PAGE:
Teacher Pension Shift and Its Effect on County Government

The shifting of teacher pension costs to local governments has been discussed for a number of years.  Now that the General Assembly has approved such a shift, there has been much speculation about the effects on county governments. The picture being painted can lead one to believe that counties are coming out ahead after the offsets provided in the state budget are taken into consideration.  However, the reality is that these offsets cover a smaller portion of the costs as they are being phased-in, and some offsets may not be fully realized leaving local governments to cover more of the costs at the end of the four-year phase-in.

While MACo appreciates the work of the General Assembly to minimize the effects of the pension shift, it is still concerned with the long-term effects the shift will have on county governments and their citizens.  Regardless of how you look at it, the shifting of teacher pension costs represents an ongoing, long-term shift of increasing costs to county governments.

For FY 2013, the budget just passed by the General Assembly which begins July 1, the amount of the pension shift equals $137 million.  In this first year of the shift, the offsets being provided are estimated to cover 96% of these costs.  In the fourth year, $216 million is being shifted and the portion being covered by the offsets drops to 69% leaving local governments to pick up the rest.  Further, because of the volatility with some the offsets, each jurisdiction may end up covering more.

Four-year comparison of shift with offsets
County break down of shift with county offsets

For example, MACo has advocated for applying the recordation tax to indemnity mortgages as a general matter of tax fairness. However, these transactions vary greatly from one year to the next and revenue may not be realized in jurisdictions without a lot of development reducing one of the more significant offsets in the first year and those to come. (Additional coverage on the effect of county offsets can be found on Conduit Street.)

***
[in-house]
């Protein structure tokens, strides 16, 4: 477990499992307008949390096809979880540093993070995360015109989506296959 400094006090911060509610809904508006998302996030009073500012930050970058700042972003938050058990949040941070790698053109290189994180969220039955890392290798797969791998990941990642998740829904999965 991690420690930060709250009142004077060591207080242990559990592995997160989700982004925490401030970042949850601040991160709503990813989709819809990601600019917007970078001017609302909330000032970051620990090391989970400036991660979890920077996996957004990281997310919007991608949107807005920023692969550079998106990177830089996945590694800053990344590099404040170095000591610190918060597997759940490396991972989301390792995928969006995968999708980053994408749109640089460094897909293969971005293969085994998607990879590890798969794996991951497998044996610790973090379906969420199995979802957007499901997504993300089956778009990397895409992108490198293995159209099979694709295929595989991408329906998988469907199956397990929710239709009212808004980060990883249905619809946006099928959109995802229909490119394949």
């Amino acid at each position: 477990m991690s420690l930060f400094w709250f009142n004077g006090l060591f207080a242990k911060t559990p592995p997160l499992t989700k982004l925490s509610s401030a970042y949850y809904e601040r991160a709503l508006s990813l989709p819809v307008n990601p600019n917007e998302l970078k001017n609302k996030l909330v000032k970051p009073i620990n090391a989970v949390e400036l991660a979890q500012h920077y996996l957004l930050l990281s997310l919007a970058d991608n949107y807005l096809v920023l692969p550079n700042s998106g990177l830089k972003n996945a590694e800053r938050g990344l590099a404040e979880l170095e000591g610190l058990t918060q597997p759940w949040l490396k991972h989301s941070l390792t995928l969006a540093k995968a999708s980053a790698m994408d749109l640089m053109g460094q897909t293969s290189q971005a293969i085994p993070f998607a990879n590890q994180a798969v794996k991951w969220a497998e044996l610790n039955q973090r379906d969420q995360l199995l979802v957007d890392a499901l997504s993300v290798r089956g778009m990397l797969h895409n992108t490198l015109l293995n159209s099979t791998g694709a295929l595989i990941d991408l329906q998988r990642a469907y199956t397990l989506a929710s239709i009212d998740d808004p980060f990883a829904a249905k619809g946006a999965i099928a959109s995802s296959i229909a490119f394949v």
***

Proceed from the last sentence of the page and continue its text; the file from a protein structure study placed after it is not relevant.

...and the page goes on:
Considering the state’s fiscal constraints, the other offsets provided in the out years, which are discretionary, are always subject to change.  Beginning in FY 2014, Police Aid and inflationary grants to local health departments are to be restored.  This funding was cut during the summer of 2009 by the Board of Public Works for FY 2010 and the programs have been flat funded since.  Considering the state’s fiscal constraints and the need to close the structural deficit in FY 2014, there is no guarantee these increases will be funded.  The teacher retirement supplemental grant program funding is also subject to being reduced or eliminated.

Moving forward, we will see more difficult years for counties as the property tax base is in unprecedented decline and the counties’ largest revenue source is projected to remain stagnant for a few more years.  The majority of counties are projecting to bring in less property tax revenue than the prior year.

When examining the effects of the pension shift, one cannot look only at the effects on FY 2013.  One needs to look at the full effect of the shift at the end of the four-year phase-in and the broader financial picture of county government.  Over the past few years, we have seen almost all counties eliminate COLA and merit increases and a third in any given year have enacted furloughs.  In FY 2012, 8 counties increased property taxes.  For FY 2013, we are seeing more of the same.  Some counties are increasing taxes; some are able to make ends meet through across the board reductions and reducing the size of their workforce through early retirement incentives and eliminating vacant positions.  Some counties may give stipends to their employees, but by and large this will be another year without COLA’s for county employees.  Considering the shift of teacher pensions and the bleak revenue outlook, counties can expect more of the same in the years to come.

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